Water System Studies
- Water System Study, North Vernon
Client: North Vernon Municipal Utilities
BLA prepared a comprehensive study of the city’s water treatment, storage, and distribution system. The study included an evaluation of the city’s current and projected service limits. Based on the evaluation, a report was prepared that assessed the current water supply and treatment system to determine adequacy to meet existing and projected demands. Alternative sources of water supply were evaluated including the development of a groundwater source to supplement or replace the existing surface water supply. Alternatives were evaluated and a plan selected for implementation. The report included a complete project cost estimate and was structured to meet the requirements of the Indiana State Revolving Fund Loan Program.
- Comprehensive Water Utility Study, Elberfeld, Indiana
Client: Town of Elberfeld
This study involved a complete review and evaluation of all the technical aspects of the town’s water system including both water supply and distribution. The results of the study consisted of the development of project costs and prioritization for needed improvement and expansion projects. The study area encompassed over 15,000 acres with the total population currently served at approximately 1,800 including approximately 750 in the town. Substantial growth was expected in the study area within the 20-year time period of the report as evidenced by the identification of numerous residential, commercial, and industrial developments.
- State Road 662 Waterline Relocation, Chandler, Indiana
Client: City of Chandler
The State Road 662 Water Line Relocation was a fast-track design due to an accelerated INDOT construction schedule for a highway widening project. The project involved design of approximately 1,800 lineal feet of 12-inch ductile iron water main with polyethylene wrap. Design included two state highway crossings for water mains and three crossings for services. Challenges included a highly congested right-of-way, including water mains for three separate utilities, as well as existing and proposed storm and sanitary sewers requiring special consideration and separation requirements.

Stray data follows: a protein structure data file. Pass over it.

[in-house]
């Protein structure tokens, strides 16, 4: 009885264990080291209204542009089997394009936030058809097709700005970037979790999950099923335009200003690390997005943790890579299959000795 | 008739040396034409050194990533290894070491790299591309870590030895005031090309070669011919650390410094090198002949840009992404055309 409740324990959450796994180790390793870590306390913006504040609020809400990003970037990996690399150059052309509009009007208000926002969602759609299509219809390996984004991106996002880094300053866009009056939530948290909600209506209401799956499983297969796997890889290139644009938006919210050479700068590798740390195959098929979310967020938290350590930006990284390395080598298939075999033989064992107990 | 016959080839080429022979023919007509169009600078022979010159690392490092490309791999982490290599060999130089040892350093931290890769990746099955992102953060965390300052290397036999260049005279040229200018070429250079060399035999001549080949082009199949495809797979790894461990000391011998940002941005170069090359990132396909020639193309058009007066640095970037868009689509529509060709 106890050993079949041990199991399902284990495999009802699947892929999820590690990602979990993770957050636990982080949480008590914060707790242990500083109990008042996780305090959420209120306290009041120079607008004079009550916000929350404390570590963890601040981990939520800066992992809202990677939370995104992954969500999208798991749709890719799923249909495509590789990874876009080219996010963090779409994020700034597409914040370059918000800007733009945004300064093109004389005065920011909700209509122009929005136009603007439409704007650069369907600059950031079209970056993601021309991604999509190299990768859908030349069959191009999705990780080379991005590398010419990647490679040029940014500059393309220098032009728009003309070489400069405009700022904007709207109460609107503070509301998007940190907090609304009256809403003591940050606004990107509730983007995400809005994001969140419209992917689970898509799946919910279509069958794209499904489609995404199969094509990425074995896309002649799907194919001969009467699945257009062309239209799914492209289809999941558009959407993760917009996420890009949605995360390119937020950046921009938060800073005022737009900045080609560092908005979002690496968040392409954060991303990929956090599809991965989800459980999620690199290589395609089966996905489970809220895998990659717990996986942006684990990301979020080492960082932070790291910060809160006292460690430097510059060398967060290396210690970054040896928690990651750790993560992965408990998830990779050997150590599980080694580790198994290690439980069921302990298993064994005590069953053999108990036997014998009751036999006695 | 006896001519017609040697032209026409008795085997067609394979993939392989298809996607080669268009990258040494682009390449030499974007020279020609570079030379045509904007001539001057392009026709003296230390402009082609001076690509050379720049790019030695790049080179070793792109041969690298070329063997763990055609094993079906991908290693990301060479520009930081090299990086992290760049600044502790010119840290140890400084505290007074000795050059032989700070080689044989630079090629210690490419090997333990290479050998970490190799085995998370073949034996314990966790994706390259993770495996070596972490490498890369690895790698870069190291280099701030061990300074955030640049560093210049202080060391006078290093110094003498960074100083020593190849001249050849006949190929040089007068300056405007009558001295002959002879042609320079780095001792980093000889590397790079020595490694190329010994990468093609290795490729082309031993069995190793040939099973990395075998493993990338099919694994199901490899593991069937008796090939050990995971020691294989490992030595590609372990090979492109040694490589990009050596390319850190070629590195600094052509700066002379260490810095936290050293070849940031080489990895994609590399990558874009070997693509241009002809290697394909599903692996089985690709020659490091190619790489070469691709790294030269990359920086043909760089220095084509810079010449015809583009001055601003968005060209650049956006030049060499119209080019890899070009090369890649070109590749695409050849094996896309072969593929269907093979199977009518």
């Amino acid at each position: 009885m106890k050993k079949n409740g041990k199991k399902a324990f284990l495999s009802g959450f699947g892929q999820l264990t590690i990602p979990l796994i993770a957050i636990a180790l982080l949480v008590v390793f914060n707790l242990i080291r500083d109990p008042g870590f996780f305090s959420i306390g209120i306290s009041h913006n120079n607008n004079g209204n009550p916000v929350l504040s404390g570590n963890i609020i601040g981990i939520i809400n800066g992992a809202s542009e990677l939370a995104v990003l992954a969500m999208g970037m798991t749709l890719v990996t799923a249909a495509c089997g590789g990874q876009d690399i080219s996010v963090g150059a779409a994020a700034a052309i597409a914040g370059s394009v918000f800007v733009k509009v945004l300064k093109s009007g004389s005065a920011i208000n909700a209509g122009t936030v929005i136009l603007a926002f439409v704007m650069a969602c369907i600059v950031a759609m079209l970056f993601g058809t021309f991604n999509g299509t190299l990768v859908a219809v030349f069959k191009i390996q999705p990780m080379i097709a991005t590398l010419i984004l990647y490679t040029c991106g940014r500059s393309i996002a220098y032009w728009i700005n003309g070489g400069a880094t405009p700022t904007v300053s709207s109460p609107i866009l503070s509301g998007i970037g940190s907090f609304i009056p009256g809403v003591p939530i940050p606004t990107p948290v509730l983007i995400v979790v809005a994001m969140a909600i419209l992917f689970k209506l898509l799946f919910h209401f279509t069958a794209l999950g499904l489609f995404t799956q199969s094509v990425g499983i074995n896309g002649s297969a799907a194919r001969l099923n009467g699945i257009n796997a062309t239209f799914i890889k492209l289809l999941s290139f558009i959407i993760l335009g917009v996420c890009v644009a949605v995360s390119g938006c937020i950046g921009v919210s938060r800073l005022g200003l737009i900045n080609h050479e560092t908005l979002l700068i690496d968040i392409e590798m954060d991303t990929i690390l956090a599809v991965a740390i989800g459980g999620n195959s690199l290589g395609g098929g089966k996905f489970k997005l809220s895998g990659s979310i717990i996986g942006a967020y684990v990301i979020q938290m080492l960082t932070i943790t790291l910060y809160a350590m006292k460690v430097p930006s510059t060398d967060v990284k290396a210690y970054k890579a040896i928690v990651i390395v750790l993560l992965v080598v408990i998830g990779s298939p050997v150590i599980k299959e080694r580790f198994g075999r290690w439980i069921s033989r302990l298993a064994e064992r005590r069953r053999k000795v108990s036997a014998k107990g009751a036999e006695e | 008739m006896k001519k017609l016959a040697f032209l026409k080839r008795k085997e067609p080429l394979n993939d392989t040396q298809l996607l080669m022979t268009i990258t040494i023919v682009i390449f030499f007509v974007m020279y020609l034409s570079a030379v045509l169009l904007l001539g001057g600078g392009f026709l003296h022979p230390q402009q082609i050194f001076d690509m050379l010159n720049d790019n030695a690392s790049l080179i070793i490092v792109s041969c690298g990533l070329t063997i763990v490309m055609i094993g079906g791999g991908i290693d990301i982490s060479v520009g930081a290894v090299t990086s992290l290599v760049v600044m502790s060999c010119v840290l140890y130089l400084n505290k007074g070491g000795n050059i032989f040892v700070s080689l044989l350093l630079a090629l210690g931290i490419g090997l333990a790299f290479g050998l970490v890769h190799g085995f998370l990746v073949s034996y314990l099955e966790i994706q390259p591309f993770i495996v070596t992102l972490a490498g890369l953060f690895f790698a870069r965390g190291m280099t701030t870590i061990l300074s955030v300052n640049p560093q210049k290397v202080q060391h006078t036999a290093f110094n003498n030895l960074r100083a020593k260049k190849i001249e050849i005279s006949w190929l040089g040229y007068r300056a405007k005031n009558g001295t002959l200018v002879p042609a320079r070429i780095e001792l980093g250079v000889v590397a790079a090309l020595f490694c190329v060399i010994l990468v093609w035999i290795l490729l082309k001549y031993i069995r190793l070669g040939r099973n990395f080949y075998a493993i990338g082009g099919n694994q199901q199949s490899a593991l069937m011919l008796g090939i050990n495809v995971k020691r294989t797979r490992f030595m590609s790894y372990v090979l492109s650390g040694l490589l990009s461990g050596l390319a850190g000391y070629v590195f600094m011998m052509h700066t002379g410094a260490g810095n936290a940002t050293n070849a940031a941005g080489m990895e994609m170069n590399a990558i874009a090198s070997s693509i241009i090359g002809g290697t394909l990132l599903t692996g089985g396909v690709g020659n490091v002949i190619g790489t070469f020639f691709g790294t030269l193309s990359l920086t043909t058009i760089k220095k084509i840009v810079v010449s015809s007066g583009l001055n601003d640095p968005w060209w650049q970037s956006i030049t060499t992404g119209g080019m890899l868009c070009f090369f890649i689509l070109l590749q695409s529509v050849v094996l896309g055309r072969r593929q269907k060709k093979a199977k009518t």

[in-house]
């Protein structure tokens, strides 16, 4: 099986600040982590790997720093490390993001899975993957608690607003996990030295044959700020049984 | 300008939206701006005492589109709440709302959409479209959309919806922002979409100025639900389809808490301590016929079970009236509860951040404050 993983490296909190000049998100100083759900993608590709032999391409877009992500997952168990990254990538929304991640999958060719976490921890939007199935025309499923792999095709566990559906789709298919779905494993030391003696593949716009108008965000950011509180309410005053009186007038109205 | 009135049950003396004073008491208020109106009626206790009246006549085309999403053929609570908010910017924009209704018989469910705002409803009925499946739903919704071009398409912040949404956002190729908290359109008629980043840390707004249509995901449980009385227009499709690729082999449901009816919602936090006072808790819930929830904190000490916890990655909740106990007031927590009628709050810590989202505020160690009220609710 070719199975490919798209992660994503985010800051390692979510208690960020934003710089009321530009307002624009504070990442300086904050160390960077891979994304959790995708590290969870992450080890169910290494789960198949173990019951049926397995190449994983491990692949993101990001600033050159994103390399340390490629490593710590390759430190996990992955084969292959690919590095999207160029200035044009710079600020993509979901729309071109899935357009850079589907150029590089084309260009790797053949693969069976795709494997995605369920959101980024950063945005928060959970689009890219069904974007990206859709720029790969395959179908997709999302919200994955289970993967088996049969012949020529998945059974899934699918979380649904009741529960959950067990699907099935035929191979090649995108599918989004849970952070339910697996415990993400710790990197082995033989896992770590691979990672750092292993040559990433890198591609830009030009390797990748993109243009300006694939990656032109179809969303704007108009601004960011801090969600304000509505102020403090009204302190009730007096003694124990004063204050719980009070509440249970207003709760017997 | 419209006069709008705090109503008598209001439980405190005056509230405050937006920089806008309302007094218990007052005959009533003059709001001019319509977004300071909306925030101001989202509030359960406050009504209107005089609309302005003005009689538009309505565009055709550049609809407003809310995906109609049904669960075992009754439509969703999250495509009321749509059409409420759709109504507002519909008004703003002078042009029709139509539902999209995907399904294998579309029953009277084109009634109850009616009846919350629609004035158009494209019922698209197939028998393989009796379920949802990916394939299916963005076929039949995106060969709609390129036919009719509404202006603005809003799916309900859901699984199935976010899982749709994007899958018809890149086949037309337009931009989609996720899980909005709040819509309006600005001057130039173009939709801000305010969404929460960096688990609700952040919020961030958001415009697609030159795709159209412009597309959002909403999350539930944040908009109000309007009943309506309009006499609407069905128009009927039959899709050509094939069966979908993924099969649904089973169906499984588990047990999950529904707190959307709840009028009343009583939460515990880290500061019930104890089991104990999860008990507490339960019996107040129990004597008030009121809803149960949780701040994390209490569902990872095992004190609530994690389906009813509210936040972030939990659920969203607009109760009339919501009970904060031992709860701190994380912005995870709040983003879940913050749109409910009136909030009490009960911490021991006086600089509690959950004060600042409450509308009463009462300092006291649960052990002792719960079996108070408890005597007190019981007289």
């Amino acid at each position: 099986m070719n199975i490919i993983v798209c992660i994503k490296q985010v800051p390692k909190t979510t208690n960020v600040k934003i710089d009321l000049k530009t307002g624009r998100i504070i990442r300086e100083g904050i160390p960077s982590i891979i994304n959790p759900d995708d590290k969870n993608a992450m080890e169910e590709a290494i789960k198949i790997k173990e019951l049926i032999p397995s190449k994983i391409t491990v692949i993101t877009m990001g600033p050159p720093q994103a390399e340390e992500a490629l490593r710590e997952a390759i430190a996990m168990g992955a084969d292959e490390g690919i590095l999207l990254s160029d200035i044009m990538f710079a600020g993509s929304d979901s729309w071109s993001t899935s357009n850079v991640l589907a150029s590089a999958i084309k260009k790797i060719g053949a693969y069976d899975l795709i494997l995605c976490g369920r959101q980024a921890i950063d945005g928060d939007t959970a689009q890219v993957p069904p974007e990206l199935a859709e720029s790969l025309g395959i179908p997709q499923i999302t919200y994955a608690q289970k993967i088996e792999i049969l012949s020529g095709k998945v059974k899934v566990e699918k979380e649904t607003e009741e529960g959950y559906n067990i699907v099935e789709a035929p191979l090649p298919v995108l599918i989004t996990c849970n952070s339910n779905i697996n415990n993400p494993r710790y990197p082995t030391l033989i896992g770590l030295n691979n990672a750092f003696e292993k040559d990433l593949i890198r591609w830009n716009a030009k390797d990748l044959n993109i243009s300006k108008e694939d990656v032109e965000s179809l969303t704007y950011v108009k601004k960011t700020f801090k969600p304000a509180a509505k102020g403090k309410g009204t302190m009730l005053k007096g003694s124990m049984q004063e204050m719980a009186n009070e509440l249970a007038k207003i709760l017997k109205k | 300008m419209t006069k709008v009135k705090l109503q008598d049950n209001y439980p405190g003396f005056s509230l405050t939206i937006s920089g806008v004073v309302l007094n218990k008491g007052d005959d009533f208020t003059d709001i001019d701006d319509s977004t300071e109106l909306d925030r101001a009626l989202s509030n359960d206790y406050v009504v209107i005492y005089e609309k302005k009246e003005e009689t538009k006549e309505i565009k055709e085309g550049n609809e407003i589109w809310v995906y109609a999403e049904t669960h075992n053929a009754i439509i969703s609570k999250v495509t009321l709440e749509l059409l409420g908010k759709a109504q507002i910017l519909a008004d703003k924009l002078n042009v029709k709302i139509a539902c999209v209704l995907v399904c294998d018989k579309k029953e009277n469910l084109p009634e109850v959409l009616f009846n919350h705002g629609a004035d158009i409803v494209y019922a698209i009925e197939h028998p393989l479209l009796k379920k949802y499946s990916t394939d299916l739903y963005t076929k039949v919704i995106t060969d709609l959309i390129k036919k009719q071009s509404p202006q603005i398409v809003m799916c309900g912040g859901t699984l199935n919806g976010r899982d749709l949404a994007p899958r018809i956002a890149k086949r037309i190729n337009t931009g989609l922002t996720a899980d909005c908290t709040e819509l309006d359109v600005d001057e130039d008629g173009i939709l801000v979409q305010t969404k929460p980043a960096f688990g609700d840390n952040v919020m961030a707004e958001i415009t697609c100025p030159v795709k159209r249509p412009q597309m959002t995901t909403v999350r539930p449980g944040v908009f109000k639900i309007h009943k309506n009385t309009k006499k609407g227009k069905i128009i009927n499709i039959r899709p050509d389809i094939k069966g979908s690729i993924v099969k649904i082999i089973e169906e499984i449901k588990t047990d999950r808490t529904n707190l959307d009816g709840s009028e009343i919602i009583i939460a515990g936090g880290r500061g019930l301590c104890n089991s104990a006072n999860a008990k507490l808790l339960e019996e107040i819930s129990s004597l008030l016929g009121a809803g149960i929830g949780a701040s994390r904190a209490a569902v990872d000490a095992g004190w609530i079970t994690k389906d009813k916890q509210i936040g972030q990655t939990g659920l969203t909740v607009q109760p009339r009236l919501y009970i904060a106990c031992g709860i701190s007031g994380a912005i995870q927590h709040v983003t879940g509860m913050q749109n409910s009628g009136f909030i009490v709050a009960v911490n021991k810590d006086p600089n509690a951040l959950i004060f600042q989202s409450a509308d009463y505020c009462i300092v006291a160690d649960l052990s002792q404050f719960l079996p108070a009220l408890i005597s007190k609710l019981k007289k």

Also included in the design was the crossing of an Amoco high-pressure oil transmission main, which required special attention. Adding to the challenges was the fact that the water main being replaced was one of the two primary distribution lines from the water treatment plant. This required the design of an additional water main connection at the water treatment plant to provide continuous water service during the connection of the new water main into the system. Contract bid and award services and construction engineering services were also included in the project. Construction engineering services required flexibility for changes to the design due to the accelerated schedule and the limited information provided on existing underground improvements. Changes included reconfiguration of the piping modifications at the water plant, adjustment of the points of connection to the existing pipeline, and the elimination of a 6-inch service crossing.
- Trautvetter Road Waterline Design, Warrick County, Indiana
Client: New Master Development, LLC
This water line consisted of approximately 14,000 feet of 8-inch PVC water line and appurtenances to provide water service to existing and planned residential development along the route. The design included six county road crossings for water mains. Design also included connections to the Elberfeld's system at both ends creating an additional loop in the town’s system to improve flows. Limited right-of-way space along the county roads, as well as numerous stream crossings and construction in wooded areas, were some of the issues that required special design consideration. In addition, due to the substantial relief of the terrain, placement of hydrants and blow-offs for proper air relief was critical. Limited construction engineering services were provided including construction coordination, periodic site visits and record drawings.